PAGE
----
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New M.A. in advocacy and equity studies aims to prepare problem-solvers

The James B. Duke library on the Furman University campus

Last updated September 29, 2022

By Jerry Salley '90, Senior Writer

A new graduate degree program at Furman – the Master of Arts in advocacy and equity studies –is ideal for a particular kind of student, said Shaniece Criss.

“It’s about training problem-solvers, people who see an issue in society and want to make a change,” said Criss, an associate professor of health sciences, who will serve as the program’s director.

But the desire for change is just the start, she said.

Shaniece Criss, associate professor of health sciences and the director of the M.A. in advocacy and equity

“Problem-solvers need to see what research and data they can practically collect, what skills and expertise they need to make a difference, and how to mobilize people to make that change,” she said.

In addition, leaders in equity and advocacy need critical thinking and open eyes, said Lisa Knight, a professor of anthropology, Asian studies and religion, who will serve on the MAAES program committee.

“You need a lens that tunes you to issues of historically marginalized and minoritized voices,” she said. “Students who go through this program will have an opportunity to learn how better to analyze systems of power and how to work with those systems.”

The MAAES program, approved by Furman’s graduate council and faculty in August, will present a wide range of courses, including critical tools such as community-based research, grant writing, media creation, organizing, facilitation of dialogue and listening. The interdisciplinary approach draws from the fields of anthropology, communication studies, health sciences, politics and international affairs, public health, and sociology, among others..

MAAES students will complete 36 course hours, according to the program proposal. The course Framing Social Justice will introduce the interdisciplinary theories and study of social justice and equity, helping students recognize social inequities in various local and global contexts. The Community Engaged Research course will focus on methods of gathering data on social problems through surveys and interviews. In the Building Public Narratives course, students will conceive and create advocacy programs.

Lisa Knight, professor of anthropology, Asian studies and religion

The program will also include elective seminars on topics such as deliberation across difference, social determinants of health and equity, reconstructing Southern rhetoric, nonprofit administration and activism, and social media and social justice. In a practicum, students will apply what they’ve learned in a placement within the Greenville, South Carolina, community.

“I just love that from beginning to end, you get equipped with what you need,” said Criss.

The university is planning to recruit the first cohort for the two-year MAAES program for a Fall 2023 start, according to John MacArthur, Furman’s interim assistant provost for graduate program initiatives.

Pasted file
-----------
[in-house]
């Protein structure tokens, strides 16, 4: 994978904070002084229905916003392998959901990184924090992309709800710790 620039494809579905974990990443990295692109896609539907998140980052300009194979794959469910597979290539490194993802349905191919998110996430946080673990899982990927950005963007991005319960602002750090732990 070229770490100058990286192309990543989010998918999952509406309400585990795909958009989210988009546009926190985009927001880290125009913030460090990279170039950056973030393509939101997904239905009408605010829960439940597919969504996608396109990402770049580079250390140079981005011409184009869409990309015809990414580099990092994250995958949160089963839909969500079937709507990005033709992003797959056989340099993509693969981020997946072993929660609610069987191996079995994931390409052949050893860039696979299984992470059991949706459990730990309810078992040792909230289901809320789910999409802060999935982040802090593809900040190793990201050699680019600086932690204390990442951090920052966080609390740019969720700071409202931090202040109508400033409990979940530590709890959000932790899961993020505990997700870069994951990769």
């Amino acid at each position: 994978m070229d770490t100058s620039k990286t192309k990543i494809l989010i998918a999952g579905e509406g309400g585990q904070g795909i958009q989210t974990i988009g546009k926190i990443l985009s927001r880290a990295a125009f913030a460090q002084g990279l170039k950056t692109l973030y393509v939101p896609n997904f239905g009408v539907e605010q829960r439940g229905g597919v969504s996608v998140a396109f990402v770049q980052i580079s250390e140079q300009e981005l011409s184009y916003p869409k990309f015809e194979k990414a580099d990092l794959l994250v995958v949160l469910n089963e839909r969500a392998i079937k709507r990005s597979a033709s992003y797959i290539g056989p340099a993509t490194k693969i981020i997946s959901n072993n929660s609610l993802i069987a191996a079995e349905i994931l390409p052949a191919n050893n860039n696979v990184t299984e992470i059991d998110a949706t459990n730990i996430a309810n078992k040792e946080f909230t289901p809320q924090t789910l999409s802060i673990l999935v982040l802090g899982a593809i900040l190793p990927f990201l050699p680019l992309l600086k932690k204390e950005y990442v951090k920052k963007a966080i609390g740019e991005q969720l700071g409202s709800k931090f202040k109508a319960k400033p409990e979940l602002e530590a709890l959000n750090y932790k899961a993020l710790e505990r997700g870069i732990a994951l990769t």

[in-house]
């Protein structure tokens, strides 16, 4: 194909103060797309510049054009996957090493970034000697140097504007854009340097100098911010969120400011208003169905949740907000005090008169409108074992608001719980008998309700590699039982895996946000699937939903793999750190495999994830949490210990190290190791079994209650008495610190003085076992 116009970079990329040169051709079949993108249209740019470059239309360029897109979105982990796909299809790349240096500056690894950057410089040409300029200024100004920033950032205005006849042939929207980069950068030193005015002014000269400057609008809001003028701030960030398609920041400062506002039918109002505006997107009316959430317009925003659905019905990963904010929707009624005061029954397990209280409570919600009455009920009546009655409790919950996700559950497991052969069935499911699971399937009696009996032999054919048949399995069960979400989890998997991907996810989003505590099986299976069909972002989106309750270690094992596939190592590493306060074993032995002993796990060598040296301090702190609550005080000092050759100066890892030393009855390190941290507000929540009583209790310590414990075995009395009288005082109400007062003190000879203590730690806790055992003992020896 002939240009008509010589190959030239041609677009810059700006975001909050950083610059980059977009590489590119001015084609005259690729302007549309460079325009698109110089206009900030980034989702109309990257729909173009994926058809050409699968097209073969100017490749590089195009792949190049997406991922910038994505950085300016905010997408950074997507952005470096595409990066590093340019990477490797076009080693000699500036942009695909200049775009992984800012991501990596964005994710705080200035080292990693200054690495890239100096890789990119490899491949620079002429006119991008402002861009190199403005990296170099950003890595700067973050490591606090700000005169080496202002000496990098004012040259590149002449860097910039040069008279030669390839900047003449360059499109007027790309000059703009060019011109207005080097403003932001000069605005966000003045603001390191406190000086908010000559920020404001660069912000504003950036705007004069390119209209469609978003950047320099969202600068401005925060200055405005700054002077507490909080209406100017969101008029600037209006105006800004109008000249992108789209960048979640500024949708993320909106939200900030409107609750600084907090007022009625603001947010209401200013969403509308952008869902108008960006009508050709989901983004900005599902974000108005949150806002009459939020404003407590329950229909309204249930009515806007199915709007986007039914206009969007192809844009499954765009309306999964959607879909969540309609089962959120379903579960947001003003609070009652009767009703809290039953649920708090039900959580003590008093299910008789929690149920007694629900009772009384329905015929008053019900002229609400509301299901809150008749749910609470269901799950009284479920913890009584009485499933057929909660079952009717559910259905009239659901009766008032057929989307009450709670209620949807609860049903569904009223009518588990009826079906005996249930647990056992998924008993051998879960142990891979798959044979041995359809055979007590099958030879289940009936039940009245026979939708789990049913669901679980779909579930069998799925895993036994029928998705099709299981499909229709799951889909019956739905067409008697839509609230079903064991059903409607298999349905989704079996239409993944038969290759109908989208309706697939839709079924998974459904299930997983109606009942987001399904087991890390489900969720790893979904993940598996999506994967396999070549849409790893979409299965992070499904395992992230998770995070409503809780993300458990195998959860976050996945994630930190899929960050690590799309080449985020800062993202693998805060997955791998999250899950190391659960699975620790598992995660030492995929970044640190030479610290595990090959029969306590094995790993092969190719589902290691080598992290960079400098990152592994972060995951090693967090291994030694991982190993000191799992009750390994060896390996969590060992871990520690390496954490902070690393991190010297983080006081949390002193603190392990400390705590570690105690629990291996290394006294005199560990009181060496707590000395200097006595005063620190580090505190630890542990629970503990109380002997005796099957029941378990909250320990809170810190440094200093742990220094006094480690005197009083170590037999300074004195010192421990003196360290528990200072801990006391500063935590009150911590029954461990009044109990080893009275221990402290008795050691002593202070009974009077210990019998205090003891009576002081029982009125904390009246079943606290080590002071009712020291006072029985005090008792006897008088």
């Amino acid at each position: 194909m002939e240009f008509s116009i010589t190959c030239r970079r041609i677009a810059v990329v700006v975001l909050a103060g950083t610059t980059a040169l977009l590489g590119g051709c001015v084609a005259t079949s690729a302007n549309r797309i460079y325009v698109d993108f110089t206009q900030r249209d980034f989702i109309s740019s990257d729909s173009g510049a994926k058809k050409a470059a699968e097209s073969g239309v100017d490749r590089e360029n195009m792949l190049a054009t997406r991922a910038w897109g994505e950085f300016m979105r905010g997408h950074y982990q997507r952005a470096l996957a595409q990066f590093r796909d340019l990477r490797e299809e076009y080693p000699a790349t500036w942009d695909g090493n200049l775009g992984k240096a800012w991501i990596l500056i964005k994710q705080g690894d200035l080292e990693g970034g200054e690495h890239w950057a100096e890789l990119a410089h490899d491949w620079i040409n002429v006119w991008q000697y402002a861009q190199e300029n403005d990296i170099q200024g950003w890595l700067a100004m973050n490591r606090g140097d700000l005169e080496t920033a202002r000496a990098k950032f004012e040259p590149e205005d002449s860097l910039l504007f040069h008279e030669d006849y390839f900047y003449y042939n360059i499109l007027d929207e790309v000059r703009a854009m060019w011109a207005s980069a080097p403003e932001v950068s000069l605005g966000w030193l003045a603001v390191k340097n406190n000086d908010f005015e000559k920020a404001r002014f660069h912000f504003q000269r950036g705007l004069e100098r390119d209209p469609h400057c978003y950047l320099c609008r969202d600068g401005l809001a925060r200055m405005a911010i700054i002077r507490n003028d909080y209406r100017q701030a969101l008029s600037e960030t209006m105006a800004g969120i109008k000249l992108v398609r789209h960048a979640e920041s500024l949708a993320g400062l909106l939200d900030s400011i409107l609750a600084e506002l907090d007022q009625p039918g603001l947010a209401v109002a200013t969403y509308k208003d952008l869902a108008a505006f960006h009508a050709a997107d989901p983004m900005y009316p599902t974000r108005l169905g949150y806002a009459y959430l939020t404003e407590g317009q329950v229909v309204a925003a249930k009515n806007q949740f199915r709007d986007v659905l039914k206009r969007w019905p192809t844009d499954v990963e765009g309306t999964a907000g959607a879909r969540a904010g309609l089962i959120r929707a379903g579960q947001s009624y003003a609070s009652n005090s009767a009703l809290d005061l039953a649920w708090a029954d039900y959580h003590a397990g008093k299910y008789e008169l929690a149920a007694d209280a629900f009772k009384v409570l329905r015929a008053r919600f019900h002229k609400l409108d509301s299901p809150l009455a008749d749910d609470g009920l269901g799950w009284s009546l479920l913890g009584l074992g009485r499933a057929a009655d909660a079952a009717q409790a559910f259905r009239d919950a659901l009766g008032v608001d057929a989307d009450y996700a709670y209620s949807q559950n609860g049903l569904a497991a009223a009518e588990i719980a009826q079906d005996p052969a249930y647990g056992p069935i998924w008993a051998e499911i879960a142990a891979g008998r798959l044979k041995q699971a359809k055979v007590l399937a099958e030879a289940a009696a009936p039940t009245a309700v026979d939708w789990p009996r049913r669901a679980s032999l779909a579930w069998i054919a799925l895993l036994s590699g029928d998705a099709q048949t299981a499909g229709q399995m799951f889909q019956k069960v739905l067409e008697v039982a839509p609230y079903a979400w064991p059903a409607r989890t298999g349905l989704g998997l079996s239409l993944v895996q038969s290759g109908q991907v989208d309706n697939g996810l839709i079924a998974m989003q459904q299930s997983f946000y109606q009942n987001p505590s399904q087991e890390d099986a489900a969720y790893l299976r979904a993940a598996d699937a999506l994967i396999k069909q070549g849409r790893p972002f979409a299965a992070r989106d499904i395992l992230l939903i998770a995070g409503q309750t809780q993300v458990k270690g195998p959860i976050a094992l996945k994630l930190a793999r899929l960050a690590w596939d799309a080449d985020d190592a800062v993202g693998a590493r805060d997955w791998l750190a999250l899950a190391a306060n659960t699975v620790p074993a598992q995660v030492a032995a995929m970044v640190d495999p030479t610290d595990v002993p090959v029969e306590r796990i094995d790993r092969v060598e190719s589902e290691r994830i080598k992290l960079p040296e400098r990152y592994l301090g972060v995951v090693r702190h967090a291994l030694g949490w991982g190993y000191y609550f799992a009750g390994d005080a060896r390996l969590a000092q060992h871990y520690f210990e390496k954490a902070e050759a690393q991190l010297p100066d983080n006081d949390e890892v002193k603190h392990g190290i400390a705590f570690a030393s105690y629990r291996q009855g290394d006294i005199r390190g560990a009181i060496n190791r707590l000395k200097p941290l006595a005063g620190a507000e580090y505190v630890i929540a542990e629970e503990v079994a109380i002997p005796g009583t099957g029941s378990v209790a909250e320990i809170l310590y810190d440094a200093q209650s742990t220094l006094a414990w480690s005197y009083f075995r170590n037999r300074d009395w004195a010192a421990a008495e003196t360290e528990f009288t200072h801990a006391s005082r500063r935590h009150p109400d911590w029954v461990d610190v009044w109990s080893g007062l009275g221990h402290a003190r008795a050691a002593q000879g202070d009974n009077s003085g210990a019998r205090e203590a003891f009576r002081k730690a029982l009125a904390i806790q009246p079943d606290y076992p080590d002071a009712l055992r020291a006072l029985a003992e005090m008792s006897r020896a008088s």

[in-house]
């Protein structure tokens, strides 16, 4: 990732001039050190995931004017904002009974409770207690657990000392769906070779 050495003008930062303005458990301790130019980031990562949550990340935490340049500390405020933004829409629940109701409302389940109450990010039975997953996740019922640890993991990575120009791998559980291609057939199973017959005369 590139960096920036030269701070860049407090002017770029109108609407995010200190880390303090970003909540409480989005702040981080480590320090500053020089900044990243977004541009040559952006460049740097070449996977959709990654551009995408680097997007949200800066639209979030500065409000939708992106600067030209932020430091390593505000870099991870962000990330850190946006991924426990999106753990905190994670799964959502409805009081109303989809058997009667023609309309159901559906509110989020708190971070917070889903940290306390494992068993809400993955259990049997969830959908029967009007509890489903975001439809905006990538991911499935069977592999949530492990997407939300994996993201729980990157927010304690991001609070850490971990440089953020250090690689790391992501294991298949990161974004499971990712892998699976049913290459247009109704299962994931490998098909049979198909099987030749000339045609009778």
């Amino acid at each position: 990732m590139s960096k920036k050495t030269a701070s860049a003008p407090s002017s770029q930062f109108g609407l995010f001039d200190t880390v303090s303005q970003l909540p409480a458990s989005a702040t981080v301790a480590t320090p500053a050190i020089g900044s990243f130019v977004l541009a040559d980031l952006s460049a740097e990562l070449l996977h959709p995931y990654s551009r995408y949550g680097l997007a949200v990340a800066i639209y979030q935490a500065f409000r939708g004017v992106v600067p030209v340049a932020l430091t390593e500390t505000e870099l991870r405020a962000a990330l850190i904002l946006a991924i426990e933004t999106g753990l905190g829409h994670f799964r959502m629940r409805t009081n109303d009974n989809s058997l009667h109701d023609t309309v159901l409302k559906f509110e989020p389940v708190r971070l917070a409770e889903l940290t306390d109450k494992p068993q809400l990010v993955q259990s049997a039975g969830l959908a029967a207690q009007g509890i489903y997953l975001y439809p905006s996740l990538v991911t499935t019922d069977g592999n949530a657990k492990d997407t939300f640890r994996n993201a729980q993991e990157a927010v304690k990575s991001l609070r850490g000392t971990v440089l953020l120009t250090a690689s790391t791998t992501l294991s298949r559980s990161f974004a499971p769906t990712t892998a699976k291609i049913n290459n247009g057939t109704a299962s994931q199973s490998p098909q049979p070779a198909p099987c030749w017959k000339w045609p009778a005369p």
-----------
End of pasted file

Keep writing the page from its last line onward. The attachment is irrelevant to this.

The time is right for the MAAES program, Criss said. The Furman community’s own engagement with social justice issues – catalyzed by the Seeking Abraham report in 2018 – helped set the tone. As university leaders encouraged discussion of potential new programs, she said, advocacy and equity were top of mind.

“There have been researchers and faculty members who’ve been working on this for many years, and there are some who have started really engaging in this work based on our current events,” said Criss. “It’s a moment in time that has allowed a lot of people to think about these issues and want to do something practical to actually address them.”

Similar academic programs are emerging in Europe, but although students in the U.S. can get training in specific aspects of social justice and equity, Furman will be one of the few schools in the U.S. offering a comprehensive graduate degree in this area, Criss noted.

“I think it’s cutting edge that we’re doing this at Furman, because a lot of people are going through training about this very thing, and you get a little piece here and a little piece there,” she said. “With this master’s, it will be the full picture of how the system works and how to implement it.”

“It’s a great message about Furman’s identity,” said Knight. “We all want a better society. We all want to make positive changes. But there are good ways to do that, rooted in real research and knowledge and experience and data, that are more effective than what’s been available.”

In many areas, workforce demand is growing for individuals with the skills that the MAAES program will focus on, Knight said.

“In some ways, the corporate field has been ahead of some other areas because they’ve realized the importance of diversity and equity,” she said. “When you have a diversity of ideas and perspectives at the table, you’re going to have more creative results. There aren’t a whole lot of people who are trained in this area, so this can definitely fill a need.”

The degree could be an important credential for professionals such as diversity officers, nonprofit or foundation administrators, educators, government officials, human resources workers, and community organizers and leaders, noted the proposal.

In addition to Criss and Knight, the program committee will include Kylie Fisher, an assistant professor of art history; Brandon Inabinet, a professor of communication studies; and Paul Thomas, a professor of education.

The committee is working with faculty on course planning, syllabus creation and scheduling, said McArthur. They are finalizing prospective schedules for the fall 2023 and spring 2024 semesters, pending approval from the Southern Association of Colleges and Schools Commission on Colleges accreditation body.

Last updated September 29, 2022
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